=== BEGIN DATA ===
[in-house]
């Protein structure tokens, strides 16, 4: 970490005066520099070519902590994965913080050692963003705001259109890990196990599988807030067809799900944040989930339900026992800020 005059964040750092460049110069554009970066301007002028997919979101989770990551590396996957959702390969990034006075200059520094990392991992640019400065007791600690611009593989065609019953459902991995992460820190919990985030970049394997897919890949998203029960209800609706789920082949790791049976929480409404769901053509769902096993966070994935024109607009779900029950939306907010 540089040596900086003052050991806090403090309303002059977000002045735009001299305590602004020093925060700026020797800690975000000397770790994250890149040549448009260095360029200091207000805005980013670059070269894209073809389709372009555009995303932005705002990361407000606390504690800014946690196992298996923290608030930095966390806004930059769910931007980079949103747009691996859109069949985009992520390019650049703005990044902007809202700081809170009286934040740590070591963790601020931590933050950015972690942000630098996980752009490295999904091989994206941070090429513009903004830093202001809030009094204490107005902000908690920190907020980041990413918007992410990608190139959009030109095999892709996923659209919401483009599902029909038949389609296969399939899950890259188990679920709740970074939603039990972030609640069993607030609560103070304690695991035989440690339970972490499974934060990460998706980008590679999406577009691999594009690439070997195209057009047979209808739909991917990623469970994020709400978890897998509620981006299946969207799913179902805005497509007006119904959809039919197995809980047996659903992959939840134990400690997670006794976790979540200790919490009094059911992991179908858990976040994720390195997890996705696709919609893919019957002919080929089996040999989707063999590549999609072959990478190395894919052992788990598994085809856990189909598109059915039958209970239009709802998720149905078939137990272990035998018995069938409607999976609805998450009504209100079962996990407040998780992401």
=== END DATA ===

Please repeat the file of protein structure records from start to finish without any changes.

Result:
[in-house]
């Protein structure tokens, strides 16, 4: 970490005066520099070519902590994965913080050692963003705001259109890990196990599988807030067809799900944040989930339900026992800020 005059964040750092460049110069554009970066301007002028997919979101989770990551590396996957959702390969990034006075200059520094990392991992640019400065007791600690611009593989065609019953459902991995992460820190919990985030970049394997897919890949998203029960209800609706789920082949790791049976929480409404769901053509769902096993966070994935024109607009779900029950939306907010 540089040596900086003052050991806090403090309303002059977000002045735009001299305590602004020093925060700026020797800690975000000397770790994250890149040549448009260095360029200091207000805005980013670059070269894209073809389709372009555009995303932005705002990361407000606390504690800014946690196992298996923290608030930095966390806004930059769910931007980079949103747009691996859109069949985009992520390019650049703005990044902007809202700081809170009286934040740590070591963790601020931590933050950015972690942000630098996980752009490295999904091989994206941070090429513009903004830093202001809030009094204490107005902000908690920190907020980041990413918007992410990608190139959009030109095999892709996923659209919401483009599902029909038949389609296969399939899950890259188990679920709740970074939603039990972030609640069993607030609560103070304690695991035989440690339970972490499974934060990460998706980008590679999406577009691999594009690439070997195209057009047979209808739909991917990623469970994020709400978890897998509620981006299946969207799913179902805005497509007006119904959809039919197995809980047996659903992959939840134990400690997670006794976790979540200790919490009094059911992991179908858990976040994720390195997890996705696709919609893919019957002919080929089996040999989707063999590549999609072959990478190395894919052992788990598994085809856990189909598109059915039958209970239009709802998720149905078939137990272990035998018995069938409607999976609805998450009504209100079962996990407040998780992401």